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8 - Goffman & Stigma Chpt 3.odt

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Department
Sociology
Course
Sociology 2259
Professor
Prof
Semester
Fall

Description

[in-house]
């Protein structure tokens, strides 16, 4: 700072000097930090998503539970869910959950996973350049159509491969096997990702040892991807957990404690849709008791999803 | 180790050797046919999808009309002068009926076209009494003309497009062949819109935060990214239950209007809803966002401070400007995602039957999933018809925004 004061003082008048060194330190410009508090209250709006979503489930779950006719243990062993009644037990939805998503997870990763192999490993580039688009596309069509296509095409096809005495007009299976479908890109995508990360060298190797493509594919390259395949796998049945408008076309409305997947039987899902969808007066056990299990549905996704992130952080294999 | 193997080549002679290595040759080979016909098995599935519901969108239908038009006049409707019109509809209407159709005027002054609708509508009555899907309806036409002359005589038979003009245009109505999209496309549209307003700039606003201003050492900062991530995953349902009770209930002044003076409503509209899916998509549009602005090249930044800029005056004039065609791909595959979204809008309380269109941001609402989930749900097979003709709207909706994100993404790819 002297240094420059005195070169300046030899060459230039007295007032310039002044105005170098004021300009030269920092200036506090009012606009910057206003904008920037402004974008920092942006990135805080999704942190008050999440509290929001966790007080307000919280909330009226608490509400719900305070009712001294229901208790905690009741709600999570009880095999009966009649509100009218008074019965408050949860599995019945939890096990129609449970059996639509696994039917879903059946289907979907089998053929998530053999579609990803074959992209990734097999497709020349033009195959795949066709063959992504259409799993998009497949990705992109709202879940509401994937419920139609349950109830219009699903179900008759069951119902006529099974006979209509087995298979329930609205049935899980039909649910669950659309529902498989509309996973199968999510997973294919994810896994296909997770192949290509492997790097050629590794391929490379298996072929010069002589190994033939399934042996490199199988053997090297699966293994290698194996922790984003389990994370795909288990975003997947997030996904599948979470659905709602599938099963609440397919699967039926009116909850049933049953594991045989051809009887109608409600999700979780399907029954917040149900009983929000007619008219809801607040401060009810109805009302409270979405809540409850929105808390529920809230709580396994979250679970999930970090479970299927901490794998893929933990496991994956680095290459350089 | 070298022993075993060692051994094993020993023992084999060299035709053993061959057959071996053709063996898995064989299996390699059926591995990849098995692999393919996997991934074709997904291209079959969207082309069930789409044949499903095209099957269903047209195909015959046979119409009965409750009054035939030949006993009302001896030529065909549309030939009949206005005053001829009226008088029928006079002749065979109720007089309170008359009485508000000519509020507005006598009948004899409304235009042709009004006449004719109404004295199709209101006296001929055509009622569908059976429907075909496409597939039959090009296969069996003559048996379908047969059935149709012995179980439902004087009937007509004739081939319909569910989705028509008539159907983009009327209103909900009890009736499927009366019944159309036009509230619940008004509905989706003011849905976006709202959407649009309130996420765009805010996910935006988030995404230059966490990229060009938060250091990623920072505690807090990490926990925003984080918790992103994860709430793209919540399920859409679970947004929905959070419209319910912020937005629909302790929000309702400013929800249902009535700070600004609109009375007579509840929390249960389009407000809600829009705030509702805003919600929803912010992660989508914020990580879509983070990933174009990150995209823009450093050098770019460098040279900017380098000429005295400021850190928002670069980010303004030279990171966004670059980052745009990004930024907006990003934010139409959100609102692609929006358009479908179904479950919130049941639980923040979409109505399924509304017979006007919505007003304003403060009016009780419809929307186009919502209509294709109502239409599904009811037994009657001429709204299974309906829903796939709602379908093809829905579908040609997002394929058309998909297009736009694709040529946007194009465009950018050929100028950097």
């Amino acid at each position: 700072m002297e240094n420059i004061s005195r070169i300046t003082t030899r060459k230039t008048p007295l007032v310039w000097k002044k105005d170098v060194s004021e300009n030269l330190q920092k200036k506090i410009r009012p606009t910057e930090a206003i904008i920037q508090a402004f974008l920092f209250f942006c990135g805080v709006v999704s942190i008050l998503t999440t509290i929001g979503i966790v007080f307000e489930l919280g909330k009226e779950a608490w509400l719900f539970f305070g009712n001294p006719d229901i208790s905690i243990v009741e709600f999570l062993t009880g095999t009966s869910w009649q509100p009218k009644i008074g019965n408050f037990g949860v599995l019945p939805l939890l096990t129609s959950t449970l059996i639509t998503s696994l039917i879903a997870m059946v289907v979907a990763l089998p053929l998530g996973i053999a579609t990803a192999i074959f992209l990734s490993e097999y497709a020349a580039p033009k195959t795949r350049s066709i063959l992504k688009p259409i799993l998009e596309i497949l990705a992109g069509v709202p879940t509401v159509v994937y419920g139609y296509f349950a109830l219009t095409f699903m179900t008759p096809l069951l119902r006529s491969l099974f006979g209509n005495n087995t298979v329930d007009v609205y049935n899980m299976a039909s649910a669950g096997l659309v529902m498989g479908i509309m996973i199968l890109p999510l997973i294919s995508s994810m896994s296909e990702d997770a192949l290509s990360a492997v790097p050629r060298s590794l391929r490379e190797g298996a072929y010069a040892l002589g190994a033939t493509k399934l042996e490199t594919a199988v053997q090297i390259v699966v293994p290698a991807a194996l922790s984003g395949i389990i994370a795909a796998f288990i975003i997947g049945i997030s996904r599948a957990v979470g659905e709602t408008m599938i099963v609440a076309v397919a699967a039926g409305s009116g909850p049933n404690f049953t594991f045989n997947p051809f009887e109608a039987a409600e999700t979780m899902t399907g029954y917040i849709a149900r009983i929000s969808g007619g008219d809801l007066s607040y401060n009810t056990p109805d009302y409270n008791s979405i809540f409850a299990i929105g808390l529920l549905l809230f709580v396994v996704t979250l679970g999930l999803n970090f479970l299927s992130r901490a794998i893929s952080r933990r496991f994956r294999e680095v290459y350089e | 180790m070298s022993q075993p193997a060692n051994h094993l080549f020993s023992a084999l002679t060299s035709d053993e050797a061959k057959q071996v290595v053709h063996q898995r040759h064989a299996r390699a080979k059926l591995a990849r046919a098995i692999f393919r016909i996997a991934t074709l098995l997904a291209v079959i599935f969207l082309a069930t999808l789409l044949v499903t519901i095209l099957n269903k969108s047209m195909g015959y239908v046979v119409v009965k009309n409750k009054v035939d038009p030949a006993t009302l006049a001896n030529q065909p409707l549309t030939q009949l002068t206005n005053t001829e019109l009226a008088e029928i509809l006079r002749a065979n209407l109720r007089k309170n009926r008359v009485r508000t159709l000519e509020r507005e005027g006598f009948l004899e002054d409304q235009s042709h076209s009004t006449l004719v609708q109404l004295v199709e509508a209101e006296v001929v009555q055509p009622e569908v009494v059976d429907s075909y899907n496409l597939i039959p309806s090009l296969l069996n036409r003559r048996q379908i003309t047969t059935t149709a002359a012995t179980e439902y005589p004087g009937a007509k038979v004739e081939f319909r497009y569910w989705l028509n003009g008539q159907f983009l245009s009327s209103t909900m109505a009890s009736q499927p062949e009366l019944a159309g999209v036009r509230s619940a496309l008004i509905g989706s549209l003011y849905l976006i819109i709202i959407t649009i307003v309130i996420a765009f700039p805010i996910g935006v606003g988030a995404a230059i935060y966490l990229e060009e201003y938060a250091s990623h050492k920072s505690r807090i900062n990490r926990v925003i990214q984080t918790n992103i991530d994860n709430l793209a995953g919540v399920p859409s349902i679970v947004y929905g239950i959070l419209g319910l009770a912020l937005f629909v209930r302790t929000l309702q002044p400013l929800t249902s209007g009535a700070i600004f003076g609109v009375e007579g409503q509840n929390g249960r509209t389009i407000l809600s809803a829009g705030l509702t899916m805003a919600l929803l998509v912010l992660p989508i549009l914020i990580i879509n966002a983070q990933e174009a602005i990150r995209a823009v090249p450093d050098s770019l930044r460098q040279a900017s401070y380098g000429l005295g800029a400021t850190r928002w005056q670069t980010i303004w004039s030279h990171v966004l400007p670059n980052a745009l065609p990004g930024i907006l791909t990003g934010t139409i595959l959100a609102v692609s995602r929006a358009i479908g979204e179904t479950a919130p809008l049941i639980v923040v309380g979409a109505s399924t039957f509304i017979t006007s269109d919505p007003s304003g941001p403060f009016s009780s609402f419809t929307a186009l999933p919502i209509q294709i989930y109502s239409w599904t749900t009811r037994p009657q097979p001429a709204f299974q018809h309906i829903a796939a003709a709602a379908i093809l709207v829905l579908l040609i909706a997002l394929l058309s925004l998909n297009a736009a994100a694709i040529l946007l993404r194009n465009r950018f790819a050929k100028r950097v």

Goffman & Stigma – Chapter 3 Chapter 3 Overview • Examines: ◦ The stigmatized individual's sense of self ▪ “Ambivalence of self” ◦ Context that impact or affect this sense of self ▪ “In-group/us” vs. “out-group/them” ▪ “Own” vs. “wise” ◦ The nature of these contexts ◦ Ambivalence of self due to: ▪ Mixed messages from in-groupAND out-group ▪ Degree of seriousness that you take your stigma to be (conditional vs. genuine) ◦ Stigmatized person more than normally want a distinct sense of self ◦ Even if a stigmatized person is told they are accepted in society it is often times conditional Identity • Social Identity: social expectation of the individual—based on constructs of stereotypes, assumptions, and relationships • Personal Identity: the information that just you knows about yourself • Ego Identity (Erkison): an individual's “felt” identity—a subjective sense of his/her own situation, continuity, and character ◦ How someone personally perceives themselves, but often is influenced by their social identity ◦ How do they create images of themselves, passing, management, etc ◦ What an individual comes to personally experience based on social and personal situations ◦ Basically, comprised of BOTH social and personal identity IdentityAmbivalence • IdentityAmbivalence: you receive mixed messages about your place in society—you learn the standards of the “out-group”...yet you are said to belong to the “in-group” ◦ Astigmatized individuals experiences this ambivalence due to the gap between his/her “reality” and that he/she applied to him/herself ◦ About not wanting to align with the in-group, but also don't want to be stigmatized by society ◦ Acquires identity standards that he/she apply to themselves, but they know that they fail to conform to them—can cause people to experience different types of ambivalence • Expressions of identity ambivalence: ◦ Fluctuations in identity ▪ Individual will often feels fluctuations of identity (oscillation same as fluctuation) ◦ Associating with their “own” ▪ Might associate with similar people who are stigmatized—easier to identify ◦ Stratification of their “own” ▪ When the individual creates a hierarchy of people who are stigmatized ◦ Social alliances (in-group vs. out-group) ▪ The more allied with normals, the more the individual will see themselves in non- stigmatic terms ▪ Stigmatized might not align with normals or vise versa Experiences ofAmbivalence • The stigmatized experiences ambivalence due to: ◦ Stereotyping: acting the label that normals have imputed on him/her ▪ They have internalized the views of society ◦ In-Group Purification: stigmatized individuals normifying their behaviour while “cleaning up” the conduct of others ▪ Often times when people are making negative comments about a stigma, the stigmatized person tried to fix that situation ◦ Nearing: when an individual is in contact with normals and come close to having an uncomfortable situation they will try to prevent the normals from feeling uncomfortable Professional Presentations Codes of Conduct • The stigmatized individual will have certain codes for how to manage themselves in varying situations • Examples of codes: ◦ Patterns of revealing and concealing ▪ These patterns are different in every situation ◦ Formulae for dealing with “ticklish” situations ▪ Situations where stigmatized individuals feel very uncomfortable ◦ Support to be given to “own” ▪ The amount of support/alliance the individual has will similarly stigmatized people ◦ Type of fraternization with normals ▪ How does the stigmatized person interact with normals and how much ◦ Suggested reactions (ignore/react) to prejudice ◦ Balance between being “normal” and different ▪ In certain situation a stigmatized person may feel normal and in other instances they may feel very different ◦ Facts about his “own” to generate pride ▪ When someone is stigmatized, often times they will try and find positive facts about that stigma so as to not appear as bad ◦ Facing up
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